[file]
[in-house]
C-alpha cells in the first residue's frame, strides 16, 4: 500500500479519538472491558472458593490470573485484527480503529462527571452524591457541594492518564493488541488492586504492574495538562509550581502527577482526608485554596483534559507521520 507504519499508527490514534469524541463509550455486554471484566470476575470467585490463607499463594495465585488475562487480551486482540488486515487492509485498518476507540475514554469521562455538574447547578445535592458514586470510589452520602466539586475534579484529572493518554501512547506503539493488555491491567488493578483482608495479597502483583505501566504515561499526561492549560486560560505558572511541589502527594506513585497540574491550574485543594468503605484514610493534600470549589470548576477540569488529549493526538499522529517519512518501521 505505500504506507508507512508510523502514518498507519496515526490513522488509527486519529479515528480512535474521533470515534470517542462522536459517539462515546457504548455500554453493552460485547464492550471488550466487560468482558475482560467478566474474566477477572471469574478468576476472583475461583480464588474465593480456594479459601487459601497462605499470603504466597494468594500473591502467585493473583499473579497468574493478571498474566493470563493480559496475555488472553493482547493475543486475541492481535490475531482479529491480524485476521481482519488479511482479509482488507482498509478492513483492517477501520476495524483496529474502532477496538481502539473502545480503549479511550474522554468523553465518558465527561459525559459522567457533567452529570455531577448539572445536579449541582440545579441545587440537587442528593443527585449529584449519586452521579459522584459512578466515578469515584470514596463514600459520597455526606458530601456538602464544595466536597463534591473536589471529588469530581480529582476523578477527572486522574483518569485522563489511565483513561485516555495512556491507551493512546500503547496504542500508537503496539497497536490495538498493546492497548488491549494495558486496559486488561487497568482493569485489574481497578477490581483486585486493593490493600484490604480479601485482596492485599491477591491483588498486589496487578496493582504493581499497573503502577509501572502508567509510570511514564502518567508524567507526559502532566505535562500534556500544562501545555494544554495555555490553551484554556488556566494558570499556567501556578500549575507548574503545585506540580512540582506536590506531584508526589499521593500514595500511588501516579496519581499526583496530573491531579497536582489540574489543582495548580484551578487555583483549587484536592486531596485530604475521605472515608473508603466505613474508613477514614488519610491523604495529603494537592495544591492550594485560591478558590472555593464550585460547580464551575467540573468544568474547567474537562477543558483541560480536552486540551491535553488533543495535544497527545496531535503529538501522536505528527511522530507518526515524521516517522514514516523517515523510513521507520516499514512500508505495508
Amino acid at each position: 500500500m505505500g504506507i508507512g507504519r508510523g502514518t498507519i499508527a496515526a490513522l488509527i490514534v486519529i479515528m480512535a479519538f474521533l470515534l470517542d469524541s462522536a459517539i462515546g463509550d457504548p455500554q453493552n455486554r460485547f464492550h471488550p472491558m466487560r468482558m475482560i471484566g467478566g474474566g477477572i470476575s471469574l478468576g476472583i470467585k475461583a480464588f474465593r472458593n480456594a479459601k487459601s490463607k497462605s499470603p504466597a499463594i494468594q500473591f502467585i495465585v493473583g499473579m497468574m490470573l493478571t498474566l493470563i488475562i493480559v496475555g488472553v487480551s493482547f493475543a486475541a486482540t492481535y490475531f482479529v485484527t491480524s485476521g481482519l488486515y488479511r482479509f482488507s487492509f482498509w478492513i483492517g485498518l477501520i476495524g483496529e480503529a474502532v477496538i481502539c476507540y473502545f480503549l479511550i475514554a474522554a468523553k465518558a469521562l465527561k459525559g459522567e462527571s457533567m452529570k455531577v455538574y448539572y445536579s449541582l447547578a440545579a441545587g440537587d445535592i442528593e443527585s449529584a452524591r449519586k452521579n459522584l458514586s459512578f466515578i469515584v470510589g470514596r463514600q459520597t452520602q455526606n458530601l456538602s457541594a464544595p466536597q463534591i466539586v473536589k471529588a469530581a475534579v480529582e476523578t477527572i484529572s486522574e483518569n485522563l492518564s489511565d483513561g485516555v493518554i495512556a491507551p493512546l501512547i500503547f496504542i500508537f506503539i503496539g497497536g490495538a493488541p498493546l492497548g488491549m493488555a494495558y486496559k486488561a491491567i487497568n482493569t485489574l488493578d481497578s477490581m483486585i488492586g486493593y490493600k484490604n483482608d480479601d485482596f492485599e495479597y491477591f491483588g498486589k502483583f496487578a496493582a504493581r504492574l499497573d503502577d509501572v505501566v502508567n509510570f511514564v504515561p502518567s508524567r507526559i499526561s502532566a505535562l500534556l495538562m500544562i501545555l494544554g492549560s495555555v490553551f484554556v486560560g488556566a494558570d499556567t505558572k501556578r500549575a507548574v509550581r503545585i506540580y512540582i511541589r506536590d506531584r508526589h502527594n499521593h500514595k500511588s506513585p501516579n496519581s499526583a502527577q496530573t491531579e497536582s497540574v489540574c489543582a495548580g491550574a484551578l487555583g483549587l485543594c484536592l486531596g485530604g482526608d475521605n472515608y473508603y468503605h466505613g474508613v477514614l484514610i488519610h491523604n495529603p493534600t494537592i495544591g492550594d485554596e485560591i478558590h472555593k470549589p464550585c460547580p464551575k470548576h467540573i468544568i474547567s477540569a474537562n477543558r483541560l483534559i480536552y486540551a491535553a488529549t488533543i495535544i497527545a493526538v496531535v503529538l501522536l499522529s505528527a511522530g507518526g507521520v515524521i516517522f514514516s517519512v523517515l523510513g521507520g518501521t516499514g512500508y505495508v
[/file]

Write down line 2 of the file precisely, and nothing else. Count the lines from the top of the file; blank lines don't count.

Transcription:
C-alpha cells in the first residue's frame, strides 16, 4: 500500500479519538472491558472458593490470573485484527480503529462527571452524591457541594492518564493488541488492586504492574495538562509550581502527577482526608485554596483534559507521520 507504519499508527490514534469524541463509550455486554471484566470476575470467585490463607499463594495465585488475562487480551486482540488486515487492509485498518476507540475514554469521562455538574447547578445535592458514586470510589452520602466539586475534579484529572493518554501512547506503539493488555491491567488493578483482608495479597502483583505501566504515561499526561492549560486560560505558572511541589502527594506513585497540574491550574485543594468503605484514610493534600470549589470548576477540569488529549493526538499522529517519512518501521 505505500504506507508507512508510523502514518498507519496515526490513522488509527486519529479515528480512535474521533470515534470517542462522536459517539462515546457504548455500554453493552460485547464492550471488550466487560468482558475482560467478566474474566477477572471469574478468576476472583475461583480464588474465593480456594479459601487459601497462605499470603504466597494468594500473591502467585493473583499473579497468574493478571498474566493470563493480559496475555488472553493482547493475543486475541492481535490475531482479529491480524485476521481482519488479511482479509482488507482498509478492513483492517477501520476495524483496529474502532477496538481502539473502545480503549479511550474522554468523553465518558465527561459525559459522567457533567452529570455531577448539572445536579449541582440545579441545587440537587442528593443527585449529584449519586452521579459522584459512578466515578469515584470514596463514600459520597455526606458530601456538602464544595466536597463534591473536589471529588469530581480529582476523578477527572486522574483518569485522563489511565483513561485516555495512556491507551493512546500503547496504542500508537503496539497497536490495538498493546492497548488491549494495558486496559486488561487497568482493569485489574481497578477490581483486585486493593490493600484490604480479601485482596492485599491477591491483588498486589496487578496493582504493581499497573503502577509501572502508567509510570511514564502518567508524567507526559502532566505535562500534556500544562501545555494544554495555555490553551484554556488556566494558570499556567501556578500549575507548574503545585506540580512540582506536590506531584508526589499521593500514595500511588501516579496519581499526583496530573491531579497536582489540574489543582495548580484551578487555583483549587484536592486531596485530604475521605472515608473508603466505613474508613477514614488519610491523604495529603494537592495544591492550594485560591478558590472555593464550585460547580464551575467540573468544568474547567474537562477543558483541560480536552486540551491535553488533543495535544497527545496531535503529538501522536505528527511522530507518526515524521516517522514514516523517515523510513521507520516499514512500508505495508